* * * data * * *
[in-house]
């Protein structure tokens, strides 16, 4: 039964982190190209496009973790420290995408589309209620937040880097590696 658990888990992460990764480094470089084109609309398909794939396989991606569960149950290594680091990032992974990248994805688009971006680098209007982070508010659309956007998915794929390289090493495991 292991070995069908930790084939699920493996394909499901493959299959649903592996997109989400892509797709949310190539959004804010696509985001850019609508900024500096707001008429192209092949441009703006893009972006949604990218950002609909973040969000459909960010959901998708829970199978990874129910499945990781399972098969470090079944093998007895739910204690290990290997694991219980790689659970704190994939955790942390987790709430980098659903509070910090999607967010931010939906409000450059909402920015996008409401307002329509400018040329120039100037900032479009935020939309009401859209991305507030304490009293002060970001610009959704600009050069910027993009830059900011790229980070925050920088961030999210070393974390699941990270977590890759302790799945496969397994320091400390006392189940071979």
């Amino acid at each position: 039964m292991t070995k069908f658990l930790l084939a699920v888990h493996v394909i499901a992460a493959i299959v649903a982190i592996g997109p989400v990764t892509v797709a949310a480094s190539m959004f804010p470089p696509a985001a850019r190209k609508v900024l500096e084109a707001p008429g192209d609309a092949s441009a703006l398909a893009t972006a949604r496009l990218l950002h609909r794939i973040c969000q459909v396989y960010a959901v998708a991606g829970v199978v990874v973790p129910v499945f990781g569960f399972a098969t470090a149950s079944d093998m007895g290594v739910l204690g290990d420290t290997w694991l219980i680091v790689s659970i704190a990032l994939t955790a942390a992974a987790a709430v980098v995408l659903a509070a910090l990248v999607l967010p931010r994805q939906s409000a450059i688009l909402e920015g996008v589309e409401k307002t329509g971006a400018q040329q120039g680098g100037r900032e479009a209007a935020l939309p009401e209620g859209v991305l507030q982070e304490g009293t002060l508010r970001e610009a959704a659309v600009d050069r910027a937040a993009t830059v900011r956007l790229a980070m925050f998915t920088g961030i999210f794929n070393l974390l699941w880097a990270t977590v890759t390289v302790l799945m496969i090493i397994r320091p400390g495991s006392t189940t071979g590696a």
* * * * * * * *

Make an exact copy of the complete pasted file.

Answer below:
[in-house]
């Protein structure tokens, strides 16, 4: 039964982190190209496009973790420290995408589309209620937040880097590696 658990888990992460990764480094470089084109609309398909794939396989991606569960149950290594680091990032992974990248994805688009971006680098209007982070508010659309956007998915794929390289090493495991 292991070995069908930790084939699920493996394909499901493959299959649903592996997109989400892509797709949310190539959004804010696509985001850019609508900024500096707001008429192209092949441009703006893009972006949604990218950002609909973040969000459909960010959901998708829970199978990874129910499945990781399972098969470090079944093998007895739910204690290990290997694991219980790689659970704190994939955790942390987790709430980098659903509070910090999607967010931010939906409000450059909402920015996008409401307002329509400018040329120039100037900032479009935020939309009401859209991305507030304490009293002060970001610009959704600009050069910027993009830059900011790229980070925050920088961030999210070393974390699941990270977590890759302790799945496969397994320091400390006392189940071979």
């Amino acid at each position: 039964m292991t070995k069908f658990l930790l084939a699920v888990h493996v394909i499901a992460a493959i299959v649903a982190i592996g997109p989400v990764t892509v797709a949310a480094s190539m959004f804010p470089p696509a985001a850019r190209k609508v900024l500096e084109a707001p008429g192209d609309a092949s441009a703006l398909a893009t972006a949604r496009l990218l950002h609909r794939i973040c969000q459909v396989y960010a959901v998708a991606g829970v199978v990874v973790p129910v499945f990781g569960f399972a098969t470090a149950s079944d093998m007895g290594v739910l204690g290990d420290t290997w694991l219980i680091v790689s659970i704190a990032l994939t955790a942390a992974a987790a709430v980098v995408l659903a509070a910090l990248v999607l967010p931010r994805q939906s409000a450059i688009l909402e920015g996008v589309e409401k307002t329509g971006a400018q040329q120039g680098g100037r900032e479009a209007a935020l939309p009401e209620g859209v991305l507030q982070e304490g009293t002060l508010r970001e610009a959704a659309v600009d050069r910027a937040a993009t830059v900011r956007l790229a980070m925050f998915t920088g961030i999210f794929n070393l974390l699941w880097a990270t977590v890759t390289v302790l799945m496969i090493i397994r320091p400390g495991s006392t189940t071979g590696a």